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Gold slump not over as speculators go net-short

Monday, July 27, 2015 - 10:03
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The slump in gold that took prices to a five-year low may have further to run after hedge funds swung into a net-short position for the first time.

[NEW YORK] The slump in gold that took prices to a five-year low may have further to run after hedge funds swung into a net-short position for the first time.

The shift in New York futures and options came as speculators increased their bearish wagers to the highest since the US government data begins in 2006. Long holdings declined for a fourth week.

Gold fell to the lowest since 2010 last week, and futures in New York are poised for the biggest monthly loss in two years. Prices are plunging amid mounting speculation that US interest rates will climb this year, curbing the appeal of bullion because it doesn't pay interest like competing assets. At the same time, China bought less of the metal than analysts were expecting, and the dollar is strengthening.

"You're starting to see some real fear in the gold market for the first time," said Eric Crittenden, the chief investment officer at Phoenix-based Longboard Asset Management LLC, who manages US$304 million. The fund has been short since 2013 and increased those positions in March. "I'm not going to be the least bit surprised if this turns into something very significant and we get a lot lower prices." Futures fell 4.1 per cent last week to US$1,086 an ounce on the Comex, after touching US$1,073.70, the lowest since Feb 2010. Most-active prices were at US$1,095.80 on Monday after rising 0.9 per cent. The MSCI All-Country World Index of equities declined 2.1 per cent last week as the Bloomberg Dollar Spot Index gained 0.1 percent for the fifth straight advance.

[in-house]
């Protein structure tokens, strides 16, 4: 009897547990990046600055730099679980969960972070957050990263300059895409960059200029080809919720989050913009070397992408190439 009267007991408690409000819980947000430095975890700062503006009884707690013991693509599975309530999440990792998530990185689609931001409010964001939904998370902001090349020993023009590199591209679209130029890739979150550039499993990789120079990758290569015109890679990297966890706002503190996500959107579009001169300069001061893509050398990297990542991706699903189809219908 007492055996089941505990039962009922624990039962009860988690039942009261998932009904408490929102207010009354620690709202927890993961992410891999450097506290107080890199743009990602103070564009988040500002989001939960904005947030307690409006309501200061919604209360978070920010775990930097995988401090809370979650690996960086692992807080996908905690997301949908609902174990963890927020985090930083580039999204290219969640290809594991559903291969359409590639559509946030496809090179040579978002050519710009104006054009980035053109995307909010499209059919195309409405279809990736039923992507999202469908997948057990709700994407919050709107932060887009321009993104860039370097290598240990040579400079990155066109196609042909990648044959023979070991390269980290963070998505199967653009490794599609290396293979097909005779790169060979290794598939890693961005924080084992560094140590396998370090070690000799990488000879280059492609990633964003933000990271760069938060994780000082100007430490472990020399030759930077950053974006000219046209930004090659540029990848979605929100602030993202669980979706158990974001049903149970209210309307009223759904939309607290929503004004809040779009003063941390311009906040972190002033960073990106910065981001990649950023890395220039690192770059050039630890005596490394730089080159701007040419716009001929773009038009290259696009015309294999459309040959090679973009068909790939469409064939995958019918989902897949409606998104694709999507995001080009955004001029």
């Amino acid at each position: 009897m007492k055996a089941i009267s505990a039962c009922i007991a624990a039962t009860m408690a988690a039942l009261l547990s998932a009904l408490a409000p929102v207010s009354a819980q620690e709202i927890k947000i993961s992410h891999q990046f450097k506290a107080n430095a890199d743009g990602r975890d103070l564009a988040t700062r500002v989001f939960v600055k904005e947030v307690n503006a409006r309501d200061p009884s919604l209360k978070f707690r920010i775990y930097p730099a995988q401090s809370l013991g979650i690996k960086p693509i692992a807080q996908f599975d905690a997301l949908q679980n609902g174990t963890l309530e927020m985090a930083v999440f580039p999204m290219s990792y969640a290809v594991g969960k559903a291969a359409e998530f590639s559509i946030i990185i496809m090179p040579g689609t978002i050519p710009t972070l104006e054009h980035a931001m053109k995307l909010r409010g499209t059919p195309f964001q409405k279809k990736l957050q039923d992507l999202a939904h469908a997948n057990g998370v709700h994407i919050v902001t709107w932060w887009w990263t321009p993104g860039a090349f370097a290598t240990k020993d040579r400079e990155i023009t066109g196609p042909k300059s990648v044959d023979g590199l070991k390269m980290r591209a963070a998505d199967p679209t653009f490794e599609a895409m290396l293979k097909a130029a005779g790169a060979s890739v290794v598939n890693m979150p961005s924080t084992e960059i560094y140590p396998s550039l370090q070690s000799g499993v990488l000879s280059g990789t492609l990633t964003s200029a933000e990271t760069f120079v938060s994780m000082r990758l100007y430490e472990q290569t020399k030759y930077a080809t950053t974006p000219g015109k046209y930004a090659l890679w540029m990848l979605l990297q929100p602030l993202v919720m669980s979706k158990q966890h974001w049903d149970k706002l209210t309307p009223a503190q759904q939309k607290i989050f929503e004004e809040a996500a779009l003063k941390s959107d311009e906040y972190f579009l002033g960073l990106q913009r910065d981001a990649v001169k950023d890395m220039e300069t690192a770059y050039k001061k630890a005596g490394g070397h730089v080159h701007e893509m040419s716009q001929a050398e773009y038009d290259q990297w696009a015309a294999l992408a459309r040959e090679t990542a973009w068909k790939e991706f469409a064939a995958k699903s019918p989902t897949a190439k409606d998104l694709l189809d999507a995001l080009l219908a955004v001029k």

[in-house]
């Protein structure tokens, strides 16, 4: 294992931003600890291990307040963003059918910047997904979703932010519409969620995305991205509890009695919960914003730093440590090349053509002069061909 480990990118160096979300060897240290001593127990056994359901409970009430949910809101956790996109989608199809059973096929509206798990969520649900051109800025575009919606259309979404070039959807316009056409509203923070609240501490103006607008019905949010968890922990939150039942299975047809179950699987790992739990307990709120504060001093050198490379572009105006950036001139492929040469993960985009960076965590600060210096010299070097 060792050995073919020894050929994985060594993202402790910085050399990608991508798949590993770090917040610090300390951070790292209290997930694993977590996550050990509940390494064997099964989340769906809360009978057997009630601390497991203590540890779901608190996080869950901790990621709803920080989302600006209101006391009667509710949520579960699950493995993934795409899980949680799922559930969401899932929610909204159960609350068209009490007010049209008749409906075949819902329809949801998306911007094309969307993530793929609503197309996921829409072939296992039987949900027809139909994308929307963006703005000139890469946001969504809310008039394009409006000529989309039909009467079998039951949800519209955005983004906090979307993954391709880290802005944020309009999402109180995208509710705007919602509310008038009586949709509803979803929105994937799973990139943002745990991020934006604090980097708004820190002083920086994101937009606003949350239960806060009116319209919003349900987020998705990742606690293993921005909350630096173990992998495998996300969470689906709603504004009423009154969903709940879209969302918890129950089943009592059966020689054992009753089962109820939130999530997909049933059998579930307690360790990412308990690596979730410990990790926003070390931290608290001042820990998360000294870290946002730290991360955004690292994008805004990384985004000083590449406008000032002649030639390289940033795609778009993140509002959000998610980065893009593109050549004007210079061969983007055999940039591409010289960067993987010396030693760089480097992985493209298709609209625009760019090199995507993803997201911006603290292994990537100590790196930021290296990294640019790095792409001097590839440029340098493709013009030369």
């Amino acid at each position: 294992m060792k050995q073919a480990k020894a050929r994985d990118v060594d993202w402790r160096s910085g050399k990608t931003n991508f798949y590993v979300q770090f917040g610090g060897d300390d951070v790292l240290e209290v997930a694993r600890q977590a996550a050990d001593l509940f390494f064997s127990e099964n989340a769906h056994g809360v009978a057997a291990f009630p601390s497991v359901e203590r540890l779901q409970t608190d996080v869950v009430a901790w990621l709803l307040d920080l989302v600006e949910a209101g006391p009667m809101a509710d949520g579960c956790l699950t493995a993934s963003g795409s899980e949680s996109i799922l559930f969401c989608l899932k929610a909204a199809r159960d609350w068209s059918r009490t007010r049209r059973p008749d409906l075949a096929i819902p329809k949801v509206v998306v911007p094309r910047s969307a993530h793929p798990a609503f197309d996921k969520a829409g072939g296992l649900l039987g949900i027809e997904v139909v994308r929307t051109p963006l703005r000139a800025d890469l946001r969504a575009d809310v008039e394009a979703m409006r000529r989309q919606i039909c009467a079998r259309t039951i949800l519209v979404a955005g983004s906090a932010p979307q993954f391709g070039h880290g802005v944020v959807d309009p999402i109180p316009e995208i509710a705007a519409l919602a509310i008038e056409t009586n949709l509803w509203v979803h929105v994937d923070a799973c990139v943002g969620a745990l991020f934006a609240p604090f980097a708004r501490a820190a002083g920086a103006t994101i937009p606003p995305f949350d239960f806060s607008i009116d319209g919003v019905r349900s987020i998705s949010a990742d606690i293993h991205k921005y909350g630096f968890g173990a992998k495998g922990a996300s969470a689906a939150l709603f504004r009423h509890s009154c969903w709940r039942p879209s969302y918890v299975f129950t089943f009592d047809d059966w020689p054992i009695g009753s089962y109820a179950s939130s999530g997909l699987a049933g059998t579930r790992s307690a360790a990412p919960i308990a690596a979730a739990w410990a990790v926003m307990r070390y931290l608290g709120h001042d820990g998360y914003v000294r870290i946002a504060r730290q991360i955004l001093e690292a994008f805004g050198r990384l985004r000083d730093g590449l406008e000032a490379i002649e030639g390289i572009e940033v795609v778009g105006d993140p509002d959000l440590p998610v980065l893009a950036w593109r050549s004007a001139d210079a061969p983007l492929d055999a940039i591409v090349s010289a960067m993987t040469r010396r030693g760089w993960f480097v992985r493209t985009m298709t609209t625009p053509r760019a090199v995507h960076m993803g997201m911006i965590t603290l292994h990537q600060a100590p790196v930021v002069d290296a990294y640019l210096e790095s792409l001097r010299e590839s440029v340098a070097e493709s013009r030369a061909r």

Speculators held a net-short position of 11,345 contracts in the week ended July 21, according to U.S. Commodity Futures Trading Commission data published three days later. Bearish wagers climbed 12 per cent to 121,238.

The price rout has been a part of a broader slump in commodities, as everything from oil to copper to sugar tumbled, signaling inflation should remain subdued. The Bloomberg Commodity Index retreated 4.4 percent last week, reaching a 13- year low.

BLOOMBERG